Dodgers LF Manny Ramirez mum amid reports he's been placed on waivers

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Los Angeles Dodgers slugger Manny Ramirez declined to comment on multiple reports that he's been put on waivers.

Ramirez shook off several reporters over an hour in front of his locker before Wednesday night's game in Milwaukee.

"No, man, I'm good, thanks," Ramirez said.

The White Sox are said to be interested in claiming him for a postseason push if he's available. Chicago manager Ozzie Guillen said Tuesday if he were asked by general manager Ken Williams if he wanted Ramirez, he would say yes.

Ramirez was is in the starting lineup against the Brewers and playing consecutive games for the first time since coming off his third trip to the disabled list. Manager Joe Torre said the star left fielder will get Thursday off.

The Los Angeles Times reported Ramirez and teammates Casey Blake, Scott Podsednik and Jay Gibbons have been placed on waivers, a common process toward the end of the year that doesn't necessarily mean any players leave their current teams.

"Waivers are something that are supposed to be something very confidential and I'm certainly not privy to it," Torre said. "It's something that's not supposed to be talked about."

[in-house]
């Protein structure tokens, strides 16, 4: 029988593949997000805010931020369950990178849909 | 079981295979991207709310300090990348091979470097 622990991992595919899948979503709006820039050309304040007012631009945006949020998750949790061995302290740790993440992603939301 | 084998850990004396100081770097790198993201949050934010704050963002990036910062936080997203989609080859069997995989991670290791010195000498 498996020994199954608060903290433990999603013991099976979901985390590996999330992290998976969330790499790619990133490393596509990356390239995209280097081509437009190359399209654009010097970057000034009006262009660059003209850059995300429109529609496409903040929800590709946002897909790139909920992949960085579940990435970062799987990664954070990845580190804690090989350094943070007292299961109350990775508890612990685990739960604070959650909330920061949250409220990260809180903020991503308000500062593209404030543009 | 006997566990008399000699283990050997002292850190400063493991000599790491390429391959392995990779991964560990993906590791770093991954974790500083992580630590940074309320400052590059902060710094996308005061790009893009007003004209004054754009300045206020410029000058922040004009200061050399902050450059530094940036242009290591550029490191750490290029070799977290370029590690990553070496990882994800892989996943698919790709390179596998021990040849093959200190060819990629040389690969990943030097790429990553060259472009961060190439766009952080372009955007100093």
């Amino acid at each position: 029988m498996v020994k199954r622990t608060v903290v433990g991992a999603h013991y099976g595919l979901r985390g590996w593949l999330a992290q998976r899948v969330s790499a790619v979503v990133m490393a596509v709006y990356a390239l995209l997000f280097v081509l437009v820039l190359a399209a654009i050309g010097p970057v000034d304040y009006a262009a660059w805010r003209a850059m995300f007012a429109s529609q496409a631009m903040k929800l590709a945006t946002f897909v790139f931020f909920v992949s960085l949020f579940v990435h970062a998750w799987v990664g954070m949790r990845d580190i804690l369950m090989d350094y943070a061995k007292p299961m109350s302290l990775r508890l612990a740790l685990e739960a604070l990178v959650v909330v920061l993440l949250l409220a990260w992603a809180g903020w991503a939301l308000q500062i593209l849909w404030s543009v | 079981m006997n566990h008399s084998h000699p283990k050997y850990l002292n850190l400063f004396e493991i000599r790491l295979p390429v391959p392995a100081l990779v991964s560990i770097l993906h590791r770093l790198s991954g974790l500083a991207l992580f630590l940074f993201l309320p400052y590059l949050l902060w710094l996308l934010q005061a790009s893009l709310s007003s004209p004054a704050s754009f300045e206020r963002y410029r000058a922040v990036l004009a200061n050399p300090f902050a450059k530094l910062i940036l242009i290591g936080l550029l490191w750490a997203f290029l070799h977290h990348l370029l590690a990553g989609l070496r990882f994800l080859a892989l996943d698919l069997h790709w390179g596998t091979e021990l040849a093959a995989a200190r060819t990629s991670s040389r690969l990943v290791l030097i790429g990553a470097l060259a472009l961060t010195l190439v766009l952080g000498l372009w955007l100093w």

Dodgers GM Ned Colletti declined to comment in an e-mail to The Associated Press, saying he doesn't discuss the process.

This year, Ramirez stopped giving substantial interviews to reporters in the spring. His play has been quiet, too, with right calf and hamstring injuries that have sent him to the disabled list for 58 games this year.

Ramirez is hitless in his last 10 at-bats. He came into Wednesday's game hitting .306 with eight homers and 39 RBIs in 63 games and Torre believes Ramirez wants to stay in L.A. and finish his contract.

"Manny's always expressed that," Torre said. "He's had a tough year with the calf all year long. I think what would help right now is get a few hits in the game and things would feel a lot better for sure."

Ramirez was traded to the Dodgers in 2008 and signed a $45 million, two-year extension in 2009 that included $10 million each season and three payments of $8,333,333 each from 2011-13. The 38-year-old is eligible for free agency in the offseason.

Ramirez has been adored in Los Angeles and his sometimes erratic play coined the phrase "Manny being Manny" in Boston during his 7½ seasons there after eight in Cleveland. He stayed a fan favorite in L.A. even after serving a 50-game suspension for violating baseball's drug policy last season.

"Manny's been a good soldier over here and continues to be a good soldier. He's never given me a problem. He's had a tough time here from when he was suspended a year ago because I think initially he was embarrassed by it and he's been trying to work his way back to where he's comfortable again," the manager said.

Torre believes the 18-year veteran had to adjust to no longer being a power hitter, but came into spring training with the right mindset.

"I think once he realized the hitter he is where he may not hit as many home runs, he can still be productive," Torre said. "His setup, everything right now is good, he's just a little bit behind. But he's still, he doesn't talk to you guys, but his personality in the clubhouse is about the same."